Electromagnetic radiation is a natural phenomenon found in almost all areas of daily life. Examples include thermal radiation (in the form of warmth), x-rays and γ-rays emerging from radioactive decomposition. Electromagnetic radiation is also artificially generated by radio transmitters or mobile phones.
Electromagnetic radiation is produced by the movement of charged particles and travels in waves, but does not need a medium in which to travel. All light, including laser radiation, consists of electromagnetic radiation. The difference between each 'type' of electromagnetic radiation is the wavelength/frequency, as shown in the diagram below. In addition, shorter wavelengths (higher frequencies) have higher energies, hence exposure to x-rays and gamma rays is dangerous, but radio waves are harmless.
Electromagnetic radiation within the range visible to the human eye is commonly called light. In this general sense 'light' consists of electromagnetic radiation in the wavelength range between 380 and 780 nm (nm = nanometre = one billionth of a metre). This range is the visible spectrum. When all wavelengths in the visible spectrum are emitted simultaneously, this is perceived as white light. If white light falls on an optically dispersive element such as a prism or birefringent filter, the colours of the spectrum can be seen due to refraction. It starts at the short wave as the colour violet, turning to blue, green, than yellow and goes to the long wave, which appears as red. Beyond the long wave (red) of the spectrum is the near and far infrared range. Below the shortwave range (blue) is the ultraviolet range.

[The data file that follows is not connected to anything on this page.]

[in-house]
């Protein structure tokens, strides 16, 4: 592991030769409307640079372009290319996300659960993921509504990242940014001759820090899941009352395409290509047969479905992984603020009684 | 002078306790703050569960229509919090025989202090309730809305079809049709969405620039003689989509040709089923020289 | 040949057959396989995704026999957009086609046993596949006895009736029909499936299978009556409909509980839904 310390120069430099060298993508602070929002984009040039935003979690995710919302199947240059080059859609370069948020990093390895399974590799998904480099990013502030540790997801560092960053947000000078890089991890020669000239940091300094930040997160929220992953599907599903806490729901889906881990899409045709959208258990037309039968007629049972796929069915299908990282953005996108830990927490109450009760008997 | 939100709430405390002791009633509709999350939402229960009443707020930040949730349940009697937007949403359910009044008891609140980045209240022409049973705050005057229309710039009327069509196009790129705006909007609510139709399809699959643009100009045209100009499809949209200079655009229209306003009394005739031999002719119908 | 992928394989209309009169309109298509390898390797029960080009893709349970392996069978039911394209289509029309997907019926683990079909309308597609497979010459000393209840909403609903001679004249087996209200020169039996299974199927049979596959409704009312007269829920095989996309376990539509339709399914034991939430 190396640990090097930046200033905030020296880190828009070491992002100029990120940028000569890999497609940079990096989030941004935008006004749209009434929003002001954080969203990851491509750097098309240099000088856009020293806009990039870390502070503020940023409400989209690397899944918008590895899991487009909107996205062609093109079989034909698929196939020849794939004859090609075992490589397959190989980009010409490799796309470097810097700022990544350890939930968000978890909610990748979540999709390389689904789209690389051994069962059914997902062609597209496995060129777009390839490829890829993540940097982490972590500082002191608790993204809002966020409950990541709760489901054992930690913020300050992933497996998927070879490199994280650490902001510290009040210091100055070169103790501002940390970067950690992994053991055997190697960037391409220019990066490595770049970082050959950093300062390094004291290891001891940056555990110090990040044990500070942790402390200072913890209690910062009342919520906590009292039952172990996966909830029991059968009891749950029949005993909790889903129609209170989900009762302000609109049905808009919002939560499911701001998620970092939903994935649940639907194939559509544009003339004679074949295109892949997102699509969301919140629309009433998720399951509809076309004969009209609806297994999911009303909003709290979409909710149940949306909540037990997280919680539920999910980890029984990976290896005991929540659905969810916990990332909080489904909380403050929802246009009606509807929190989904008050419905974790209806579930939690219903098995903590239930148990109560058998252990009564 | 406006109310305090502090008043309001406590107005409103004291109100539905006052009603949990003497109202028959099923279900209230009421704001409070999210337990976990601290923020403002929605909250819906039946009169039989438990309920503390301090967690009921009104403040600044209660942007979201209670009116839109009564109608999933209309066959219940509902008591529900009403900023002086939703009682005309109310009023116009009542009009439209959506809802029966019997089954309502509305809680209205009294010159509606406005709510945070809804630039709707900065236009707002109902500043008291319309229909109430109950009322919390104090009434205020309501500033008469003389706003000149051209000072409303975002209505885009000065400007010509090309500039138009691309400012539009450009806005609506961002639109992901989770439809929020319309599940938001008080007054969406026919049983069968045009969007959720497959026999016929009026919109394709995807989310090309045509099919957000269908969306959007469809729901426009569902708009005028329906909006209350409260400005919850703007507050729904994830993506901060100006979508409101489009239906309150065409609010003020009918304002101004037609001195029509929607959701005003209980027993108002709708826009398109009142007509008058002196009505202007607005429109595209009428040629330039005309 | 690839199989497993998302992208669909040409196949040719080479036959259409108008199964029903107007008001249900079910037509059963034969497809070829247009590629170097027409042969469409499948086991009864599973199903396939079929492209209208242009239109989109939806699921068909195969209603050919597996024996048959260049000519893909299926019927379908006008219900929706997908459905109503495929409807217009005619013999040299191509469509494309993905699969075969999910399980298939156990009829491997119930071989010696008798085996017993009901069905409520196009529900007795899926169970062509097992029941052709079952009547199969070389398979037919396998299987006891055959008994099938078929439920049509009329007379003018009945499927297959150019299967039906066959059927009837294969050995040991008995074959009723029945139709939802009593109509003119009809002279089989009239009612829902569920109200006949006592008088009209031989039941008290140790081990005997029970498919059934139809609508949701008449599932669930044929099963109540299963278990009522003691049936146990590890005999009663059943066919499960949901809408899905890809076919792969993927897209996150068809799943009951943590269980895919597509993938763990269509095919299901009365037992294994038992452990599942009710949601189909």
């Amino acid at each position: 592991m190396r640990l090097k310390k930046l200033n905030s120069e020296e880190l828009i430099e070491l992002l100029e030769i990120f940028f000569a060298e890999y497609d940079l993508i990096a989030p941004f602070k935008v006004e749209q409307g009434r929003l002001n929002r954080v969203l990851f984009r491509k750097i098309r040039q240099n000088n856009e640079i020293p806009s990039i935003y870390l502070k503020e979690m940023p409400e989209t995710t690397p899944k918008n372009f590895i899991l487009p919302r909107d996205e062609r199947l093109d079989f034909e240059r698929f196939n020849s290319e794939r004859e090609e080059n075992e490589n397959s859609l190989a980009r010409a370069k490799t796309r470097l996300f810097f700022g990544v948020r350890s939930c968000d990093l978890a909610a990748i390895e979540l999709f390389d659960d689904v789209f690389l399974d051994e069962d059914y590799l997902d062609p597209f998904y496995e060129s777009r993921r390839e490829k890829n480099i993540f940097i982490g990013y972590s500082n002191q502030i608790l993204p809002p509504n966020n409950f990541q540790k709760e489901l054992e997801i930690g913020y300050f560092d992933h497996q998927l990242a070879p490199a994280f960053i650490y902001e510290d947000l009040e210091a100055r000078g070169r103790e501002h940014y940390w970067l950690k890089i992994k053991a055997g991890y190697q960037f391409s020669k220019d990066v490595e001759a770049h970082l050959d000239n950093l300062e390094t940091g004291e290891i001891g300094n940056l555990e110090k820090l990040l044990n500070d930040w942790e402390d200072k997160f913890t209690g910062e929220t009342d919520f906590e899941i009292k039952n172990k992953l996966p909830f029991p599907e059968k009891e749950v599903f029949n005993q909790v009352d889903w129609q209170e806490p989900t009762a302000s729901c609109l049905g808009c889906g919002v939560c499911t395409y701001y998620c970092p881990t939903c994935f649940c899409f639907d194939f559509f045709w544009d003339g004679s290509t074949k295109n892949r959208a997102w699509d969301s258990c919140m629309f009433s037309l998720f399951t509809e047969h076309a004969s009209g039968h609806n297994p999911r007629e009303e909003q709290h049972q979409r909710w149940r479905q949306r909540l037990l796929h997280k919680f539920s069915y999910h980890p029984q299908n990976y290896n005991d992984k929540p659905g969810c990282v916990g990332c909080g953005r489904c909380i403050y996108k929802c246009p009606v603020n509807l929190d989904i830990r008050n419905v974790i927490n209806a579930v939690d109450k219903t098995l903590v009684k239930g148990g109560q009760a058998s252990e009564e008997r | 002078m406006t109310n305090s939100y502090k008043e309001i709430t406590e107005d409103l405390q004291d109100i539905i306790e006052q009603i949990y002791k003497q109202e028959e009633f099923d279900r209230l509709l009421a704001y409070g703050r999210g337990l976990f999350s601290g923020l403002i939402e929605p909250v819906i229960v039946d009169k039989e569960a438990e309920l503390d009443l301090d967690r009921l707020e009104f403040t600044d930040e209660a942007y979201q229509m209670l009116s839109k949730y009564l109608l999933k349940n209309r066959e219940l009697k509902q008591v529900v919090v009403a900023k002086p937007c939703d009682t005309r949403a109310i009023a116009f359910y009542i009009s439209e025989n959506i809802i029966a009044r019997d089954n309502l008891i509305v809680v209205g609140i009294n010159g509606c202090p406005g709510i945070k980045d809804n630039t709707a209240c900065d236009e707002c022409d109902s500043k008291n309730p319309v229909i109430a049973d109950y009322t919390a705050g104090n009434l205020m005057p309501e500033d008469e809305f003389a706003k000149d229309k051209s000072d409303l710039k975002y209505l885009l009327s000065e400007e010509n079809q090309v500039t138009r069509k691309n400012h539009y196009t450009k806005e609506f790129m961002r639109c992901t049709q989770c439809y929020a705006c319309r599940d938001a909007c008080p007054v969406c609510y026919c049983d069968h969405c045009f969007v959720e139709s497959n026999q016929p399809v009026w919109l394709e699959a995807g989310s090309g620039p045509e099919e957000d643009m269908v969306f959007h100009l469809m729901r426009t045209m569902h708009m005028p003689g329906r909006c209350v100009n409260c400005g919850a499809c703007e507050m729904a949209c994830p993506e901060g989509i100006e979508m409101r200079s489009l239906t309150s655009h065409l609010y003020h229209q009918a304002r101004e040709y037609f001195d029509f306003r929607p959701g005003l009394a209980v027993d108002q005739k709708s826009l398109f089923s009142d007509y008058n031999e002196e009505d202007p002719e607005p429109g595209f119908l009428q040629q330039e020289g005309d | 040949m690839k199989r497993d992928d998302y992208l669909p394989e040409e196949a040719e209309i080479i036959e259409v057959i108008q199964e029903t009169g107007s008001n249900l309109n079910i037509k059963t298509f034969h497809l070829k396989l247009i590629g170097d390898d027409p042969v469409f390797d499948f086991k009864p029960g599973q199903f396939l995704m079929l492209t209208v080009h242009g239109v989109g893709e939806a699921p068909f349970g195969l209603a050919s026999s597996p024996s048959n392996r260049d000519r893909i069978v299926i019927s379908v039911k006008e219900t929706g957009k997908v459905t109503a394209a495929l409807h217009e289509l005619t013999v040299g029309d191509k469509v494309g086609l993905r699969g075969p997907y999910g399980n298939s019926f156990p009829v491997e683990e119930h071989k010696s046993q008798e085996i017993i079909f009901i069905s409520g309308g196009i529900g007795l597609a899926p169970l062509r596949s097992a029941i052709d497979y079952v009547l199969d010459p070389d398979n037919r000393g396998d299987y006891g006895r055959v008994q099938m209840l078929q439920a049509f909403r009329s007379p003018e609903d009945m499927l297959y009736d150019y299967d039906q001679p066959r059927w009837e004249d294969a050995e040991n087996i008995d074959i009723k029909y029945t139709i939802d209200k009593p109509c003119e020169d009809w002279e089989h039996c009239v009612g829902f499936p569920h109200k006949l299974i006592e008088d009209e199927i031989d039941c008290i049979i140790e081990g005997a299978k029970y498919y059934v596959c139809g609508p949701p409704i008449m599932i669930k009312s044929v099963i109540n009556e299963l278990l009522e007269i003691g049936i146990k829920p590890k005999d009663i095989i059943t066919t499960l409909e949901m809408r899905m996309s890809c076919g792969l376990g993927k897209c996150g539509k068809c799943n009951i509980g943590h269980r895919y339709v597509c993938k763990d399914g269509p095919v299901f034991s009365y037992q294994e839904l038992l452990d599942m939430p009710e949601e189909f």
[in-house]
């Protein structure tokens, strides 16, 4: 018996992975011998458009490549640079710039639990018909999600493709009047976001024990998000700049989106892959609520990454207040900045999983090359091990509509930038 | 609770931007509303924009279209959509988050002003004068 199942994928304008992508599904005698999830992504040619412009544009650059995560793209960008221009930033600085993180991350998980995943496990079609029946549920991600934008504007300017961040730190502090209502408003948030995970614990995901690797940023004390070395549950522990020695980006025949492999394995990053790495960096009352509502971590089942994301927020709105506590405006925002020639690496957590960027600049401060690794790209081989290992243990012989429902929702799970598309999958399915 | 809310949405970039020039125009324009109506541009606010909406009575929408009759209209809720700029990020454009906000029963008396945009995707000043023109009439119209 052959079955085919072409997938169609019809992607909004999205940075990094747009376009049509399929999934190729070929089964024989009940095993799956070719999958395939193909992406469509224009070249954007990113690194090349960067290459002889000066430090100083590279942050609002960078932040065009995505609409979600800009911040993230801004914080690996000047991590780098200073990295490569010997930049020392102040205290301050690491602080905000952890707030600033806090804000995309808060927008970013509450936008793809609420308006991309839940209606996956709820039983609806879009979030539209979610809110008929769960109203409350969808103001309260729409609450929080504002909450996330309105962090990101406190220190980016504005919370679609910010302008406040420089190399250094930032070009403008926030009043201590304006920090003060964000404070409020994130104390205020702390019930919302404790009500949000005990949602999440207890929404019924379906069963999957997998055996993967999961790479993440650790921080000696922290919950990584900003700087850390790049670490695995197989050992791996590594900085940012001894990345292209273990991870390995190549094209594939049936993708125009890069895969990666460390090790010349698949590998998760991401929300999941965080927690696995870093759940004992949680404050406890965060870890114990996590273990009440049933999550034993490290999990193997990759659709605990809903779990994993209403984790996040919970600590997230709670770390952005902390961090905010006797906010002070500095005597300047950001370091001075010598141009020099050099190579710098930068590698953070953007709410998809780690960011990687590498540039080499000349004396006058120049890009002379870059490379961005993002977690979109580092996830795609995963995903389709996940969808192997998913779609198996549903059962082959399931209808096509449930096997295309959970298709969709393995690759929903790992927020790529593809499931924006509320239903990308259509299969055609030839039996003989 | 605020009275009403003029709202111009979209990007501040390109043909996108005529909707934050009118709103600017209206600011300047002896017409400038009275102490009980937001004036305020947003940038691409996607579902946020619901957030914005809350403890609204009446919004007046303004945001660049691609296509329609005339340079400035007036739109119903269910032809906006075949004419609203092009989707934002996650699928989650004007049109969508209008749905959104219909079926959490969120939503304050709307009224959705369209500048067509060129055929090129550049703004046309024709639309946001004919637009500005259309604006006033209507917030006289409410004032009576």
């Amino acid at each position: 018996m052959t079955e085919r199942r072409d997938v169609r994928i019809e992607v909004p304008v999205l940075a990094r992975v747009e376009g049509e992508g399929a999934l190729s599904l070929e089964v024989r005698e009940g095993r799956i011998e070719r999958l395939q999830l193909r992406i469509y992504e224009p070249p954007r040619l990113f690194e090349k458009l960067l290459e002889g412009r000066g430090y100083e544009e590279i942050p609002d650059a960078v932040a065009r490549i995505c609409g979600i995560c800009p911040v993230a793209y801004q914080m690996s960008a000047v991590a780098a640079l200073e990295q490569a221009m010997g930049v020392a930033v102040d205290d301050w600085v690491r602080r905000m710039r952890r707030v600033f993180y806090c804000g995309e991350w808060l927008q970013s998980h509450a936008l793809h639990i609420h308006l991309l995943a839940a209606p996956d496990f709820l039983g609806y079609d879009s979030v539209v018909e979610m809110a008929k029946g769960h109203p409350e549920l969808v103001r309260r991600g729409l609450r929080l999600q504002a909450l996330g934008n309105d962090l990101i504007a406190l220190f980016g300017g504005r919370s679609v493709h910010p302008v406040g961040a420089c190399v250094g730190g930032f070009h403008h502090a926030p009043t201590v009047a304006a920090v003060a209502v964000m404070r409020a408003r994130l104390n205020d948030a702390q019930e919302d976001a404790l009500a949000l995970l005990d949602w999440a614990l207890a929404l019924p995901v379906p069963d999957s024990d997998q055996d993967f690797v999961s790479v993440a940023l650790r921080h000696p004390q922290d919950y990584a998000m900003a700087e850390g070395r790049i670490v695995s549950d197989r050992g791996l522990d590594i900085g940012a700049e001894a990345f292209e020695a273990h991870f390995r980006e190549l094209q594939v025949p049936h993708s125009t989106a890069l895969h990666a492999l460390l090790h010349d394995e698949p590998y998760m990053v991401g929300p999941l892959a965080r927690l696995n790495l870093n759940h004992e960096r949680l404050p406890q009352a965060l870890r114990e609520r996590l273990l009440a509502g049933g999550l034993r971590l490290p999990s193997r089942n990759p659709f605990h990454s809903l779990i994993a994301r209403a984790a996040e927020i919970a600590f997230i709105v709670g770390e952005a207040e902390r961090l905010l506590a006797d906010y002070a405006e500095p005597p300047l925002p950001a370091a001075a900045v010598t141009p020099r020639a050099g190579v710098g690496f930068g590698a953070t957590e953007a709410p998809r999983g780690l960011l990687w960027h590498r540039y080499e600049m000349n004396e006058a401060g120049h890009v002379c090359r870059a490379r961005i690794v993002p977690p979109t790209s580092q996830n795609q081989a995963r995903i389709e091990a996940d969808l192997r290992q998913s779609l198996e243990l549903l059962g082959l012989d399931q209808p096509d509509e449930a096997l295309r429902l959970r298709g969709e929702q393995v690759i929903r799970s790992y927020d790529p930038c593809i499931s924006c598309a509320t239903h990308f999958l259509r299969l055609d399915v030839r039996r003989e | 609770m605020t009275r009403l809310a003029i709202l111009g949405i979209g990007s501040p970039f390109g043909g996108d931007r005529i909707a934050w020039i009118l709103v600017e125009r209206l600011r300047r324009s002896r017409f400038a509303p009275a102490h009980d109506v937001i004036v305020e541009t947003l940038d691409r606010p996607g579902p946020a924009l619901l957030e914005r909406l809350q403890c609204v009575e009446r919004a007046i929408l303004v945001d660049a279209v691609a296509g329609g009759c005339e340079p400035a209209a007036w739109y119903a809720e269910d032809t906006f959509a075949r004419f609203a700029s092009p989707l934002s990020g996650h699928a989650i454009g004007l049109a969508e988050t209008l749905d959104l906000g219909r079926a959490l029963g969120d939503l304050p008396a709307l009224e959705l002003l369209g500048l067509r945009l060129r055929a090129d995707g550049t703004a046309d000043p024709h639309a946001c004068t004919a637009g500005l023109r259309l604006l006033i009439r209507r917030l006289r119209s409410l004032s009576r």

However, the term Laser-'light' refers to a much broader range of the electromagnetic spectrum: between 150 nm up to 11000 nm, i.e. from UV-'light' up to far infrared 'light.'
This information has been adapted from the LaserVision knowledge base. Laser 2000 is Platinum Partner of LaserVision.